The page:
The end of a Florida car accident trial is not necessarily the end of the story. Either side may file a number of post-trial motions, including requests for additur, remittitur or a new trial. An additur is a request to increase the damages awarded by the trial court. A remittitur is a request to reduce damages. A request for a new trial argues there was some error that cannot be corrected now after the fact without having a whole new trial.
Not all states allow additur. Florida Does. Here, F.S. 768.74 is the statute that allows the judge to either reduce or increase damages.
The recent car accident lawsuit of GEICO v. Isaacs, Florida’s Fourth District Court of Appeal weighed a request for remittitur by the liable auto insurer. According to court records, plaintiff suffered injuries due to a traffic accident. She filed a lawsuit against GEICO, which was her uninsured motorist carrier. (One in four drivers in Florida has no insurance. Even those who do have insurance may not have any bodily injury liability, as it’s only recommended, and not required by law. That means the best protection people have is a solid UM/UIM policy. Getting the insurer to pay up, however, can be a legal nightmare.)
At trial, plaintiff was awarded a total of $750,000 for medical expenses and pain and suffering. The court then issued a reduction of $60,000 for collateral source set-offs, and the judge then entered damages in the amount of $690,000, which included an awarded of $360,000 for future medical expenses.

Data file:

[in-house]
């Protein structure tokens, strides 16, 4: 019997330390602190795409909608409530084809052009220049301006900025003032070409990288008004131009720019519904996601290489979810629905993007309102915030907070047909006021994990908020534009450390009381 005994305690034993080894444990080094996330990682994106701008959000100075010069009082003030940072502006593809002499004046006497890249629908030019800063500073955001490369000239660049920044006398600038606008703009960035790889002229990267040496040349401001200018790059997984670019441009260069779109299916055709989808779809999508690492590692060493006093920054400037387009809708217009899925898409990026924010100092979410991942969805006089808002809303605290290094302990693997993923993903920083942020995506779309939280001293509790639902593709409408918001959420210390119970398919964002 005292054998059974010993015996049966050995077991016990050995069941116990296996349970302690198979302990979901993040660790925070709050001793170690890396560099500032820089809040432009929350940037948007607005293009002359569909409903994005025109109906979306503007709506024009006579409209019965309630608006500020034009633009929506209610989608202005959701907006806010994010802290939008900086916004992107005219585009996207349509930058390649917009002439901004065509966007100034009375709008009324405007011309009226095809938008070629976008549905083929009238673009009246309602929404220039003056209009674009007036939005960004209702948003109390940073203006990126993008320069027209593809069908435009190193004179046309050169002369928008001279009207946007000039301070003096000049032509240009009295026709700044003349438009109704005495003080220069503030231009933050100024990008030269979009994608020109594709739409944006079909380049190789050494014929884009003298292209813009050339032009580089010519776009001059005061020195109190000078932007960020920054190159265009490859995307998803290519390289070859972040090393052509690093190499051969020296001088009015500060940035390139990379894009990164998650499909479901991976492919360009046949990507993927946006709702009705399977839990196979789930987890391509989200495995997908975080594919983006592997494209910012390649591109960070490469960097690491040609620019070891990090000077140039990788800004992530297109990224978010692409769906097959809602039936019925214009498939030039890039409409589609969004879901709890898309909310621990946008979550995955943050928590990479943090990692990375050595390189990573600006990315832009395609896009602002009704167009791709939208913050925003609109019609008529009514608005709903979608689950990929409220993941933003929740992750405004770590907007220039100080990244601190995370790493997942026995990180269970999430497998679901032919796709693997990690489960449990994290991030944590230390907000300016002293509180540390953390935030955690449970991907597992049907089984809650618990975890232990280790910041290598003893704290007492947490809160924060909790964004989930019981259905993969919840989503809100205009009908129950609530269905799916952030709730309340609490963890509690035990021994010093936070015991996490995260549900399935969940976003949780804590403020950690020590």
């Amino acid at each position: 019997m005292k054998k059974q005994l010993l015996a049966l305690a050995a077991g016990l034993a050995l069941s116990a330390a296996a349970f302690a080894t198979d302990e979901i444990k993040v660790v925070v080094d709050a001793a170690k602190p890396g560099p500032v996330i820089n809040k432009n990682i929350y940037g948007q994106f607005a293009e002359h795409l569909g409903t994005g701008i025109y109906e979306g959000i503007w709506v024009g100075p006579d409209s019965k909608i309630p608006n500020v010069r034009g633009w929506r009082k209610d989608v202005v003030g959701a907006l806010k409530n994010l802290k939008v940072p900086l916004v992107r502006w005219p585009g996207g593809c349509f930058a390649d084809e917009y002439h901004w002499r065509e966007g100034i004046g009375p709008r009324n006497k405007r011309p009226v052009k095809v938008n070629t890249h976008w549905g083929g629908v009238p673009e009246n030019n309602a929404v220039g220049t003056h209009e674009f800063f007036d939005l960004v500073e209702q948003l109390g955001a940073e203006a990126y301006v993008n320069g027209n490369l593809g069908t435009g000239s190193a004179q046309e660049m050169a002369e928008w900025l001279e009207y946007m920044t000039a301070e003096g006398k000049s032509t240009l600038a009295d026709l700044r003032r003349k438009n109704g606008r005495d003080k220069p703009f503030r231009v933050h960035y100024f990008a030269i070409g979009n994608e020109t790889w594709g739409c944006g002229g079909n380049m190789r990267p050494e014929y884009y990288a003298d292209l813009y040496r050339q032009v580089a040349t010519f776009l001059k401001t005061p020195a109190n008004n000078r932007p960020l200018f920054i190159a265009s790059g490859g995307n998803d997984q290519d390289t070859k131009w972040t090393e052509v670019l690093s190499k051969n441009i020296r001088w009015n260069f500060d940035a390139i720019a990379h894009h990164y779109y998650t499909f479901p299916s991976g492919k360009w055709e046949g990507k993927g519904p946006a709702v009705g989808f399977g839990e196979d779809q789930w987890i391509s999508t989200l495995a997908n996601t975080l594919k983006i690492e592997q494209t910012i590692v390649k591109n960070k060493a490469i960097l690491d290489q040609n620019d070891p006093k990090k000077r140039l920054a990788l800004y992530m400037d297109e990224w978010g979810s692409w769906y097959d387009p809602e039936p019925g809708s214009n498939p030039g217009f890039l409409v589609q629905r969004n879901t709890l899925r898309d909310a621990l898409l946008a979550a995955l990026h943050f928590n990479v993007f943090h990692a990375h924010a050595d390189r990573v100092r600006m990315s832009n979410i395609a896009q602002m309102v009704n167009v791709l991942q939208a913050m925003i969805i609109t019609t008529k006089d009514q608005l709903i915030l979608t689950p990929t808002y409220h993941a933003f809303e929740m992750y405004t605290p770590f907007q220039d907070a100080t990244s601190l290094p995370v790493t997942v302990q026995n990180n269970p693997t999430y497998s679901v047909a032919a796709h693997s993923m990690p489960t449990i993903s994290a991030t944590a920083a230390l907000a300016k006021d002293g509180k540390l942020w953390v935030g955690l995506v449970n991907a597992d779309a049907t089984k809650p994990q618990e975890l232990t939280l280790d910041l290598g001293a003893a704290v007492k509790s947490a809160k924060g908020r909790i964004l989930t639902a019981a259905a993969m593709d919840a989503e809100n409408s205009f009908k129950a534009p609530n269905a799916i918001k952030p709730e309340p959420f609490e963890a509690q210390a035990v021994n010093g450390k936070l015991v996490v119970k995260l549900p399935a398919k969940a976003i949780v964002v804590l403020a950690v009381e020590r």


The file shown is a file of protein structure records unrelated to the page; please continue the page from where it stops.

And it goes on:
After that verdict was rendered, the insurer filed a motion for remittitur, arguing the jury award for future medical expenses was excessive and contrasted with the manifest weight of the evidence. The trial court denied the motion, but the appellate court reversed, finding that ruling was improper.
The court noted that while most personal injury lawsuit verdicts involve some element of speculation and are subject to the discretion of jurors, the courts can review that discretion and reduce the award if it’s deemed to be “clearly arbitrary.” The court also cited previous appellate court decisions in noting that only medical expenses that are reasonably certain to be incurred in the future are recoverable. Testimony and/ or evidence that indicates some treatment might possibly be obtained in the future is not enough to merit an award of future medical expenses, the court noted.
During this trial, a treating physician for plaintiff estimated she would incur up to $2,000 in medical expenses annually, and also recommended shoulder surgery, which would cost between $40,000 and $50,000. This, the court said, was the only substantial, competent evidence provided as a basis for future medical expenses. There was no testimony regarding life expectancy, though, so it’s unclear how the jury reached its conclusion.
This lack of evidence on plaintiff’s life expectancy, in addition to the fact the damages awarded for future medical expenses “far exceeded what the evidence supported,” the case was remanded for a new trial solely on the issue of plaintiff’s life expectancy relating to the $2,000-a-year award for medical damages. The court affirmed the $50,000 awarded for shoulder surgery and the projected annual expense of $2,000 a year. The court also affirmed the award on all other counts. The only issue is to multiply the number of years plaintiff is expected to live by that $2,000 annual sum.
If you have been a victim of a Miami traffic accident, call Chalik & Chalik at (954) 476-1000 or 1 (800) 873-9040.
GEICO v. Isaacs, Dec. 7, 2016, Florida’s 4th DCA
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